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First workshop | Investing in Investor Education in India: Priorities for Action
December 28, 2020

 

 

Five investor education workshops with financial regulators

Workshop I: Investor Education and Protection
in the Securities Markets

  

The videos of this event are available on NCAER’s YouTube Channel. Please click here to go to the links. 

 

NCAER’s newly established Investor Education and Protection Fund (IEPF) Chair Unit’s organized the first of its series of five workshops on Investor Education and Protection with financial regulators. This session, focusing on the securities markets, was held virtually and was attended by more than 60 participants.


India’s 2014 Pradhan Mantri Jan Dhan Yojana programme helped create robust digital financial services, increasing the proportion of those above the age of 15 with a bank account to nearly 80% in 2017, compared to just about 35% in 2011. Digitization has brought banking to many more during the pandemic. But many are first-time users and don’t trust unfamiliar ways of handling their money. At the same time, the demand for entry into investment markets has surged. This surge in interest in India’s financial markets places a big responsibility on the financial regulatory authorities to demystify finance and encourage informed and safe investing. The National Strategy for Financial Education 2020-25 recognizes the unique challenges of creating a financially aware and empowered India, and the need for convergence of efforts by multiple stakeholders that regulate and manage India’s financial resources.


Even as the Strategy lays out the broad contours for protection and education, there is a need to understand its coverage of specific operations in the securities markets. Besides its large retail participation, the securities market is also perhaps the most ‘reformed’ markets of India. It is endowed with a regulatory architecture that is recent, and it operates through institutions like exchanges, clearing corporations and depositories that are based on the most contemporary design. It has intermediated impressive sums of finances, whether that be through Initial Public Offerings, or in secondary market volumes. Depending on the segment of the market that is being discussed, both inadequate retail participation (in bonds, gold exchange traded funds and others) and excessive retail participation (in derivatives, for example) reflect likely absence of widespread information about different market segments among participants. Assessing the design and implementation of the strategies for investor education and protection are the key goals of the workshop series.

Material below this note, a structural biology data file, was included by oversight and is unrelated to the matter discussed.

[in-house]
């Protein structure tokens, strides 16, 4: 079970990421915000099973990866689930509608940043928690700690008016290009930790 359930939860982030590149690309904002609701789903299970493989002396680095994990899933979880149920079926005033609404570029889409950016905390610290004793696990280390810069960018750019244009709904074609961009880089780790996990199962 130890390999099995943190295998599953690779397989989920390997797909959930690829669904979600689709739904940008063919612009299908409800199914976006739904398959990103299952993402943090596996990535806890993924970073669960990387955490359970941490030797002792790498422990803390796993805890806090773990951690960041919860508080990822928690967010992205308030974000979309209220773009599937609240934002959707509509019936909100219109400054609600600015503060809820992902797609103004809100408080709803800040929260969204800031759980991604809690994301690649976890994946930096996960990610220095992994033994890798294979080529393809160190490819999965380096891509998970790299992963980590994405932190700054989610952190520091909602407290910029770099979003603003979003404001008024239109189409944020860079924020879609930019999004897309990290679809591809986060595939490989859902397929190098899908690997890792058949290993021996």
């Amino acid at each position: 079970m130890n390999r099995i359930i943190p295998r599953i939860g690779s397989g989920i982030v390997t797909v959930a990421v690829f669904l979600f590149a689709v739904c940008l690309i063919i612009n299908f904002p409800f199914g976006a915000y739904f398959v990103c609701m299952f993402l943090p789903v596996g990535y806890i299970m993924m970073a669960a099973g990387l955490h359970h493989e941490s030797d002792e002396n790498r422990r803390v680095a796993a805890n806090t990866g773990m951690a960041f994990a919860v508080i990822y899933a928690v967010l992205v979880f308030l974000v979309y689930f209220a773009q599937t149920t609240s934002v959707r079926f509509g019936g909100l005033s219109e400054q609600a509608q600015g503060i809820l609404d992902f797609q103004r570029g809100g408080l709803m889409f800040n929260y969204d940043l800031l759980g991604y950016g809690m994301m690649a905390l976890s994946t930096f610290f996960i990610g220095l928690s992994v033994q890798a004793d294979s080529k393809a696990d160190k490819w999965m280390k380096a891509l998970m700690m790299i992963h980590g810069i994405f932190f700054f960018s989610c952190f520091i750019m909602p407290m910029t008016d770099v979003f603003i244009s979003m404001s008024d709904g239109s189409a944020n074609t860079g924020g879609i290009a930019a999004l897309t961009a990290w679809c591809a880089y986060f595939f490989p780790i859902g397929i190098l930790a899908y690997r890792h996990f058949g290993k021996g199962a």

This workshop featured insights from leading securities markets experts, as well as the regulators. Manoj Pandey, Joint Secretary, Ministry of Corporate Affairs & CEO, IEPFA, delivered the keynote address and the workshop was chaired by G Mahalingam, Whole-Time Member, Securities and Exchange Board of India.


Inaugurated on December 21, 2020 with a keynote address by RBI Governor Shaktikanta Das, this series of five NCAER workshops covers investor education issues in securities market, insurance, pension funds and credit markets. These workshops with key regulators are an opportunity for participants to both learn from key regulators about their strategies for investor education and to contribute to refining the priorities for action and for creating relevant further research and knowledge base in this area. 

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